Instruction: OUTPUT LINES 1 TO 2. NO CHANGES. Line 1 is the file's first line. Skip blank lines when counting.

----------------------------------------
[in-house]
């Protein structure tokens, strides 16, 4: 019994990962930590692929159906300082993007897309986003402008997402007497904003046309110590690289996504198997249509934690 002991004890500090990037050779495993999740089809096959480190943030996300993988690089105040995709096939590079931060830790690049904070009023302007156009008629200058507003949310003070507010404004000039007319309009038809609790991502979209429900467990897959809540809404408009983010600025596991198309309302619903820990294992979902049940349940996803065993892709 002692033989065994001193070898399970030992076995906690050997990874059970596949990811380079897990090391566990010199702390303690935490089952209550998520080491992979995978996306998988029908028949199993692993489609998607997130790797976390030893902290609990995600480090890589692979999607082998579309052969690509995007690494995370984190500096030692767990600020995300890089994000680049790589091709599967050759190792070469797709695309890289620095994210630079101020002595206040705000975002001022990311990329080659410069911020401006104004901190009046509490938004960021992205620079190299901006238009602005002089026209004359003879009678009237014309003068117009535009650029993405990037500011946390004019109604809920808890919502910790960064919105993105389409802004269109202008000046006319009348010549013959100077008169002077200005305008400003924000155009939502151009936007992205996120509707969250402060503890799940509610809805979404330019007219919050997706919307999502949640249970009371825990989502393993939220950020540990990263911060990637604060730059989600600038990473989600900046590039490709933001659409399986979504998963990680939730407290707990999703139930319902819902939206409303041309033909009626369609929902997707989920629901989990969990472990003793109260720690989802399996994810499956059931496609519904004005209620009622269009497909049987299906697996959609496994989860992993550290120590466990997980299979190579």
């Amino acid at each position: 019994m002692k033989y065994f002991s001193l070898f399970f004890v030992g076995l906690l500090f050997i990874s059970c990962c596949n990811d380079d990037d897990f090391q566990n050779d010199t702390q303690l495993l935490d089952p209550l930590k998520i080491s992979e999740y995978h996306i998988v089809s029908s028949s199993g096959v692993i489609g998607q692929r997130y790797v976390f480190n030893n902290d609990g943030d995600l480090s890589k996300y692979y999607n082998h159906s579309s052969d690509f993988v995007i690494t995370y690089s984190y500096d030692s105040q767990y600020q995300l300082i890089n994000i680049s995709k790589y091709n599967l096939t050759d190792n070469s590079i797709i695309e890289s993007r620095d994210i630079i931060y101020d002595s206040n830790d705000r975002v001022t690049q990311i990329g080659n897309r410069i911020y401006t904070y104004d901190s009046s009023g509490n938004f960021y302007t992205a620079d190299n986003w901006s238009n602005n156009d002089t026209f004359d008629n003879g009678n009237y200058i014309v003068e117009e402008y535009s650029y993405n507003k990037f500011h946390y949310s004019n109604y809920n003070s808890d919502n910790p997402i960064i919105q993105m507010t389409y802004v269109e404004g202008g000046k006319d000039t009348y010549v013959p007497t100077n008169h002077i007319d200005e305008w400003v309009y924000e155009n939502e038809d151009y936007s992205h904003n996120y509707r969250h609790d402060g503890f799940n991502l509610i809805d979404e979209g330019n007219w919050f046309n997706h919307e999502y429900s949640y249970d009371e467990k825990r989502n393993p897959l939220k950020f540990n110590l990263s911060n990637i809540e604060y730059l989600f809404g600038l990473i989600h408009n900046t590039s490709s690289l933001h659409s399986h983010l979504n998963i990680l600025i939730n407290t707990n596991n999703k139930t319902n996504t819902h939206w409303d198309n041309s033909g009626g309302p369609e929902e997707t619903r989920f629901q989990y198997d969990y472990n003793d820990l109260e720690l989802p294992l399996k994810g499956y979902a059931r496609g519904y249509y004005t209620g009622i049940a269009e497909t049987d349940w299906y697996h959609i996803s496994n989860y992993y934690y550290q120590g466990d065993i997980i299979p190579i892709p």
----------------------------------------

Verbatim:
[in-house]
């Protein structure tokens, strides 16, 4: 019994990962930590692929159906300082993007897309986003402008997402007497904003046309110590690289996504198997249509934690 002991004890500090990037050779495993999740089809096959480190943030996300993988690089105040995709096939590079931060830790690049904070009023302007156009008629200058507003949310003070507010404004000039007319309009038809609790991502979209429900467990897959809540809404408009983010600025596991198309309302619903820990294992979902049940349940996803065993892709 002692033989065994001193070898399970030992076995906690050997990874059970596949990811380079897990090391566990010199702390303690935490089952209550998520080491992979995978996306998988029908028949199993692993489609998607997130790797976390030893902290609990995600480090890589692979999607082998579309052969690509995007690494995370984190500096030692767990600020995300890089994000680049790589091709599967050759190792070469797709695309890289620095994210630079101020002595206040705000975002001022990311990329080659410069911020401006104004901190009046509490938004960021992205620079190299901006238009602005002089026209004359003879009678009237014309003068117009535009650029993405990037500011946390004019109604809920808890919502910790960064919105993105389409802004269109202008000046006319009348010549013959100077008169002077200005305008400003924000155009939502151009936007992205996120509707969250402060503890799940509610809805979404330019007219919050997706919307999502949640249970009371825990989502393993939220950020540990990263911060990637604060730059989600600038990473989600900046590039490709933001659409399986979504998963990680939730407290707990999703139930319902819902939206409303041309033909009626369609929902997707989920629901989990969990472990003793109260720690989802399996994810499956059931496609519904004005209620009622269009497909049987299906697996959609496994989860992993550290120590466990997980299979190579």